Well, here I go again for the fourth time to finish this post.
This is the photograph I kept losing…

Alright girls, game is over….

Pinterest vintage photo

Sources for this Post

Aaron Cushman, Research Librarian, Taunton Public Library  with this article:
" Laying Some Local Lore to Rest", Pamela Humphrey, staff writer for
The Taunton Daily Gazette: March 27, 1995

"More Scary Folklore in Greater Taunton".  Jane H. Hennedy, Director: Bristol County
Historical Society, Taunton Daily Gazette, Oct. 30, 2008.


Paranormal investigators.  Photographs of Rocking Chair Momument
and reports.

Pinterest on the Internet for the Victorian photograph of the girls.


  1. Love, love, love this topic & your presentation! I always look forward to the latest installment of your blog! Thank you, Sandra.

  2. Many thanks, Kitty, your comment is much appreciated!

  3. A reader has indicated that Pat Corey was his aunt…small world! A personal touch to this tale.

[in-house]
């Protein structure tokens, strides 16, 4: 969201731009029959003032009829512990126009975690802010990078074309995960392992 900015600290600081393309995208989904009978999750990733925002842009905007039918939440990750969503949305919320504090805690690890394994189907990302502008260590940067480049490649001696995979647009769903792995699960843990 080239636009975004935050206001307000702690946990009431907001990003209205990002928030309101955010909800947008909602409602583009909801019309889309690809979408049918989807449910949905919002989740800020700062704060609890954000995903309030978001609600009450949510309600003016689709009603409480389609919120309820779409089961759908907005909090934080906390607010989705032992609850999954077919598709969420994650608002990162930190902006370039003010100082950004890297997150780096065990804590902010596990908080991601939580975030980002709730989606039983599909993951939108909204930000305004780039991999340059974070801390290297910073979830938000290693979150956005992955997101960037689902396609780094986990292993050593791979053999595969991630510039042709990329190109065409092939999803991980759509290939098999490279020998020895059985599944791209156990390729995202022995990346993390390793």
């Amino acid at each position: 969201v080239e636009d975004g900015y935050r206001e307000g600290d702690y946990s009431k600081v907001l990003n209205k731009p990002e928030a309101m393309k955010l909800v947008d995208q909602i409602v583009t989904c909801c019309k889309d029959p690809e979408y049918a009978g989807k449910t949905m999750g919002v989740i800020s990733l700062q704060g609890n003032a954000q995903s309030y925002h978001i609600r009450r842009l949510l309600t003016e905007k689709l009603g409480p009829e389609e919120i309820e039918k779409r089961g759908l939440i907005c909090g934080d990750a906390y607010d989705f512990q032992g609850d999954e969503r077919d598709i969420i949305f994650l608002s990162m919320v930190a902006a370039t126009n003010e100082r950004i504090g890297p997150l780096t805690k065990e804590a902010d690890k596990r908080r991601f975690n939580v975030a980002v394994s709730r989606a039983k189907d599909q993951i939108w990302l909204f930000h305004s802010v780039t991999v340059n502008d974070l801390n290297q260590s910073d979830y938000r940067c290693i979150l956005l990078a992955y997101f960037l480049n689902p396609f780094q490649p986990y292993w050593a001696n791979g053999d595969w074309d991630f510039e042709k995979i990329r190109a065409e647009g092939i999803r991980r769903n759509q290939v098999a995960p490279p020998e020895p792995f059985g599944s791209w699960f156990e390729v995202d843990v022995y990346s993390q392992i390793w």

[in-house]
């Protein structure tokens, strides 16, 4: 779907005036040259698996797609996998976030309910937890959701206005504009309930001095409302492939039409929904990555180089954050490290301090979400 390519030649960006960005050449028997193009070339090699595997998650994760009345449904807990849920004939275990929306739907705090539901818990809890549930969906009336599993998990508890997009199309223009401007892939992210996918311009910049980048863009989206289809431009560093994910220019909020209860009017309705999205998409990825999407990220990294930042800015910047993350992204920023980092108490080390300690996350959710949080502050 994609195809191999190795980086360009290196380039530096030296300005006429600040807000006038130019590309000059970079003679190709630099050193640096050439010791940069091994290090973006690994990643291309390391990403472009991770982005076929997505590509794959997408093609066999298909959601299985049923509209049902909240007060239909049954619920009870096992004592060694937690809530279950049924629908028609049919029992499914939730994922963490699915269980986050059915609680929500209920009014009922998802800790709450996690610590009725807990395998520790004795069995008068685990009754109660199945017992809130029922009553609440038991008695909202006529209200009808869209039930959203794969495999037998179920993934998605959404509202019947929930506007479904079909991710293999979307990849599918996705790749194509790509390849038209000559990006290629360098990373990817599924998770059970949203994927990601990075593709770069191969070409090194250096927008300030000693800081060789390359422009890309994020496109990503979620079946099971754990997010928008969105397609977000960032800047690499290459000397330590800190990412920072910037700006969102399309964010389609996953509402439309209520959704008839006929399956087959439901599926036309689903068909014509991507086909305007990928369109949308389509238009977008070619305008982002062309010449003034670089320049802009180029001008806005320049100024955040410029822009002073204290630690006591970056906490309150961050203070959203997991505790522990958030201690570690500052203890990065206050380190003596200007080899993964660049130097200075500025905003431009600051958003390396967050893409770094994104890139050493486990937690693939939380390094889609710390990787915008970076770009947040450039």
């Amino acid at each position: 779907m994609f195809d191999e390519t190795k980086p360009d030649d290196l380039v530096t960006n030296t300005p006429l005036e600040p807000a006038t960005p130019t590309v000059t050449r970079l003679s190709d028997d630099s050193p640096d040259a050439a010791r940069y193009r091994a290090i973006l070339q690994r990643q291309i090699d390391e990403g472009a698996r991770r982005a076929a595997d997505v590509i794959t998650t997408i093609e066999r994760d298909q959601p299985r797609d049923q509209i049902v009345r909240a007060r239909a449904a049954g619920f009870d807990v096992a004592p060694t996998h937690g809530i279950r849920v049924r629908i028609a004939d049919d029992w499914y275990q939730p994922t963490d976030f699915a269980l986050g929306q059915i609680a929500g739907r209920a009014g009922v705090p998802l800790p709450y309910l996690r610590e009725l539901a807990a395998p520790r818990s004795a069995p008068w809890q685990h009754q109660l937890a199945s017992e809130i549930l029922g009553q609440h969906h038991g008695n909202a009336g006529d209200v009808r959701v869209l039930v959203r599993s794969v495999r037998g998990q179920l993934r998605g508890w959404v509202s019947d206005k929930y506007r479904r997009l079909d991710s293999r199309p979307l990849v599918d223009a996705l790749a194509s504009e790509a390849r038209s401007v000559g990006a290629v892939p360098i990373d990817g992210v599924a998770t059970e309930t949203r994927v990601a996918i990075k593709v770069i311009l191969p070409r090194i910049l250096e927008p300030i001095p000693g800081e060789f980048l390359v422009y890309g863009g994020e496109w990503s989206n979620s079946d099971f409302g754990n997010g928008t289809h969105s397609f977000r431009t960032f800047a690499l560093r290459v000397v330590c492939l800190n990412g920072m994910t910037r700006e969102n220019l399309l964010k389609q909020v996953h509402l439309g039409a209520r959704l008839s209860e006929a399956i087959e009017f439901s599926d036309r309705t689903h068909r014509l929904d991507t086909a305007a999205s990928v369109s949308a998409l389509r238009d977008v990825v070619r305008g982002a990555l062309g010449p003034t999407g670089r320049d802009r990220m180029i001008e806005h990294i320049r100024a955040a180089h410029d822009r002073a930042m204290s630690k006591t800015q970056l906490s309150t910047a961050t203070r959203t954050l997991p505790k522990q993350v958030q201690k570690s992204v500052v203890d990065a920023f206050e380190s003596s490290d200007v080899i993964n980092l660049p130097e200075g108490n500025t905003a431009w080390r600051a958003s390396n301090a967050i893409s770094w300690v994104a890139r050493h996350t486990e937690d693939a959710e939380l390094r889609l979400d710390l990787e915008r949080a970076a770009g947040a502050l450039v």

4. WOW, I grew up hearing the story about the fire and have passed that story onto my children. Im glad to have learned the true story. Thank you.

  5. my grandfather and his brother Manual and Joseph Cabral, were from Portugul . Manual was in the Brockton Enterprise News 1942 i believe, for helping and assisting the portugese with English and jobs and housing. very interesting.

  6. Love to hear all these stories, feel free to share any of your grandfather and his brother….did they live in Taunton? Thank you for commenting, much appreciated.

  7. I remember this rocking chair very well. Back in "My" day, our family visited the cemetery every Sunday afternoon. We walked to St. Joseph's via Mayflower cemetery and we often stopped and pondered the chair. Thank you for the information that you have presented here. Great work.

  8. Thank you for commenting! I cannot imagine how many children sat on the chair or were intrigued by it....that child has surely been remembered over the years. I very much appreciate your kind comments....keeps me going!!